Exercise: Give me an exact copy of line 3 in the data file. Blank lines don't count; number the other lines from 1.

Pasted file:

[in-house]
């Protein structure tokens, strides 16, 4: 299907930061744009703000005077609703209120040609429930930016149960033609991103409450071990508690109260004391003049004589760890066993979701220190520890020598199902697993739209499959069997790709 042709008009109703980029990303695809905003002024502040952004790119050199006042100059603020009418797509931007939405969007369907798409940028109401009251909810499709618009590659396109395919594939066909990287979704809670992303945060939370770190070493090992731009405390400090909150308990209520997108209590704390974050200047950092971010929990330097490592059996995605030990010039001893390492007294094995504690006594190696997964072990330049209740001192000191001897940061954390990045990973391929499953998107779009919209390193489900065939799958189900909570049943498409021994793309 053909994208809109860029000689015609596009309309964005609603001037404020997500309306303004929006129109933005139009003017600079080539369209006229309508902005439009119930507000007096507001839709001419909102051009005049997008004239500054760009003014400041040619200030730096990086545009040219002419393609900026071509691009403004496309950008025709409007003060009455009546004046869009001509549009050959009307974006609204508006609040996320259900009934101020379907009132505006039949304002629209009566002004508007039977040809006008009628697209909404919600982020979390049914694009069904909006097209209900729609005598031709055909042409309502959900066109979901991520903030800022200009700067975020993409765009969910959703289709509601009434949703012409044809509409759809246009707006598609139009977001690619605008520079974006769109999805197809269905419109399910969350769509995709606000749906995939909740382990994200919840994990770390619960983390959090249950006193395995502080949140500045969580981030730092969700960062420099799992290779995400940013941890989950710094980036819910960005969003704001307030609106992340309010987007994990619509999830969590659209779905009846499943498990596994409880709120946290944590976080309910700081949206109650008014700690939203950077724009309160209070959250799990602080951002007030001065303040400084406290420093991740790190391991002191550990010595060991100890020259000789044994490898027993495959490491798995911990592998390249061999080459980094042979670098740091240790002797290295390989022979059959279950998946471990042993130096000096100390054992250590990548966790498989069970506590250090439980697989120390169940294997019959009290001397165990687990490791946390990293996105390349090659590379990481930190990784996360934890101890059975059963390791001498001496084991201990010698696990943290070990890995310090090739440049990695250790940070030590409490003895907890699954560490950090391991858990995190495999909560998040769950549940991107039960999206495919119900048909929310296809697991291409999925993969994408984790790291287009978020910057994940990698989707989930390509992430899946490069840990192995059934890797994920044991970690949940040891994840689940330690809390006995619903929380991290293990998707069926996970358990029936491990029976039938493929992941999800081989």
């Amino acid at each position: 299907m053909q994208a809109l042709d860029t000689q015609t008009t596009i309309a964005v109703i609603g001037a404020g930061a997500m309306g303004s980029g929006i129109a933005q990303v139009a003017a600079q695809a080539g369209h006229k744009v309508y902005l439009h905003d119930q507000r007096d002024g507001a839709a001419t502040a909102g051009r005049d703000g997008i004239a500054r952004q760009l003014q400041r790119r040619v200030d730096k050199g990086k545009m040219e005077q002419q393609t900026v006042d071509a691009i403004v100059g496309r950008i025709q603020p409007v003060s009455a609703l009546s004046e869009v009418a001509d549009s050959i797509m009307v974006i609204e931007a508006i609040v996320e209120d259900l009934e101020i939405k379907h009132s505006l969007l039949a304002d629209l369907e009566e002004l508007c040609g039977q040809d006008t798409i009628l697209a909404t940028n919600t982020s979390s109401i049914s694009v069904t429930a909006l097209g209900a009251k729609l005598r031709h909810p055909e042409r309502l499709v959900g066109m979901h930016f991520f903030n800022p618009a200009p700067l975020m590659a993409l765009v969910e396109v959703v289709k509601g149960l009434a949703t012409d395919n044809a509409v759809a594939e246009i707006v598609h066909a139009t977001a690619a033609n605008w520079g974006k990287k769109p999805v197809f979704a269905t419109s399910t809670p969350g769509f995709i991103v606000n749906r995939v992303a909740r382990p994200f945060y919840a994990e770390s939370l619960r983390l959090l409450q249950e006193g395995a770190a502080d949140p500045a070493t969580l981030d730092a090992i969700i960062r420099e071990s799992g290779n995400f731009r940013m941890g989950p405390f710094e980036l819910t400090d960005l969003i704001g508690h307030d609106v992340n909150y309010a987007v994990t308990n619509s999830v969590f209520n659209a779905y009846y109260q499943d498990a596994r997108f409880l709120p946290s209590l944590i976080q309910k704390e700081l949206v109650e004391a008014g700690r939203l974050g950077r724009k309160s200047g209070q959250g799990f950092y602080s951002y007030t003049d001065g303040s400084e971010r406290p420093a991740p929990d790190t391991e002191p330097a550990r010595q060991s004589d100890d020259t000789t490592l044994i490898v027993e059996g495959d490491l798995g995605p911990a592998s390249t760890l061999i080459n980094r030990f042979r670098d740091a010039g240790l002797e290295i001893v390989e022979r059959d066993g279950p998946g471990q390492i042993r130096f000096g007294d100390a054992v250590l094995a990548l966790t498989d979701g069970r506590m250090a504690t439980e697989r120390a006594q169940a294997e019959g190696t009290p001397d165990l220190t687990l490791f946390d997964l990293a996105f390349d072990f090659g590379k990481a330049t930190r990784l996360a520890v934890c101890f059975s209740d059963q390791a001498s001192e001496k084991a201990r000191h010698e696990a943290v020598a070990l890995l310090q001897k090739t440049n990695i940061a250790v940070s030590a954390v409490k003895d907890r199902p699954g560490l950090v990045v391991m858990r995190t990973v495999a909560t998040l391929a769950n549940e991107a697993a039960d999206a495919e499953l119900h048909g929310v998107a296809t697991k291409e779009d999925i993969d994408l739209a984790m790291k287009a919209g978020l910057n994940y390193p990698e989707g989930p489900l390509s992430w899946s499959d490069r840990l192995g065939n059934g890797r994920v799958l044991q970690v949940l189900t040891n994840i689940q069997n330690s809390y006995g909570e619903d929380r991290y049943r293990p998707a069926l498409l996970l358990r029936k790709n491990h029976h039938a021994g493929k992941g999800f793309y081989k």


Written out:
């Amino acid at each position: 299907m053909q994208a809109l042709d860029t000689q015609t008009t596009i309309a964005v109703i609603g001037a404020g930061a997500m309306g303004s980029g929006i129109a933005q990303v139009a003017a600079q695809a080539g369209h006229k744009v309508y902005l439009h905003d119930q507000r007096d002024g507001a839709a001419t502040a909102g051009r005049d703000g997008i004239a500054r952004q760009l003014q400041r790119r040619v200030d730096k050199g990086k545009m040219e005077q002419q393609t900026v006042d071509a691009i403004v100059g496309r950008i025709q603020p409007v003060s009455a609703l009546s004046e869009v009418a001509d549009s050959i797509m009307v974006i609204e931007a508006i609040v996320e209120d259900l009934e101020i939405k379907h009132s505006l969007l039949a304002d629209l369907e009566e002004l508007c040609g039977q040809d006008t798409i009628l697209a909404t940028n919600t982020s979390s109401i049914s694009v069904t429930a909006l097209g209900a009251k729609l005598r031709h909810p055909e042409r309502l499709v959900g066109m979901h930016f991520f903030n800022p618009a200009p700067l975020m590659a993409l765009v969910e396109v959703v289709k509601g149960l009434a949703t012409d395919n044809a509409v759809a594939e246009i707006v598609h066909a139009t977001a690619a033609n605008w520079g974006k990287k769109p999805v197809f979704a269905t419109s399910t809670p969350g769509f995709i991103v606000n749906r995939v992303a909740r382990p994200f945060y919840a994990e770390s939370l619960r983390l959090l409450q249950e006193g395995a770190a502080d949140p500045a070493t969580l981030d730092a090992i969700i960062r420099e071990s799992g290779n995400f731009r940013m941890g989950p405390f710094e980036l819910t400090d960005l969003i704001g508690h307030d609106v992340n909150y309010a987007v994990t308990n619509s999830v969590f209520n659209a779905y009846y109260q499943d498990a596994r997108f409880l709120p946290s209590l944590i976080q309910k704390e700081l949206v109650e004391a008014g700690r939203l974050g950077r724009k309160s200047g209070q959250g799990f950092y602080s951002y007030t003049d001065g303040s400084e971010r406290p420093a991740p929990d790190t391991e002191p330097a550990r010595q060991s004589d100890d020259t000789t490592l044994i490898v027993e059996g495959d490491l798995g995605p911990a592998s390249t760890l061999i080459n980094r030990f042979r670098d740091a010039g240790l002797e290295i001893v390989e022979r059959d066993g279950p998946g471990q390492i042993r130096f000096g007294d100390a054992v250590l094995a990548l966790t498989d979701g069970r506590m250090a504690t439980e697989r120390a006594q169940a294997e019959g190696t009290p001397d165990l220190t687990l490791f946390d997964l990293a996105f390349d072990f090659g590379k990481a330049t930190r990784l996360a520890v934890c101890f059975s209740d059963q390791a001498s001192e001496k084991a201990r000191h010698e696990a943290v020598a070990l890995l310090q001897k090739t440049n990695i940061a250790v940070s030590a954390v409490k003895d907890r199902p699954g560490l950090v990045v391991m858990r995190t990973v495999a909560t998040l391929a769950n549940e991107a697993a039960d999206a495919e499953l119900h048909g929310v998107a296809t697991k291409e779009d999925i993969d994408l739209a984790m790291k287009a919209g978020l910057n994940y390193p990698e989707g989930p489900l390509s992430w899946s499959d490069r840990l192995g065939n059934g890797r994920v799958l044991q970690v949940l189900t040891n994840i689940q069997n330690s809390y006995g909570e619903d929380r991290y049943r293990p998707a069926l498409l996970l358990r029936k790709n491990h029976h039938a021994g493929k992941g999800f793309y081989k």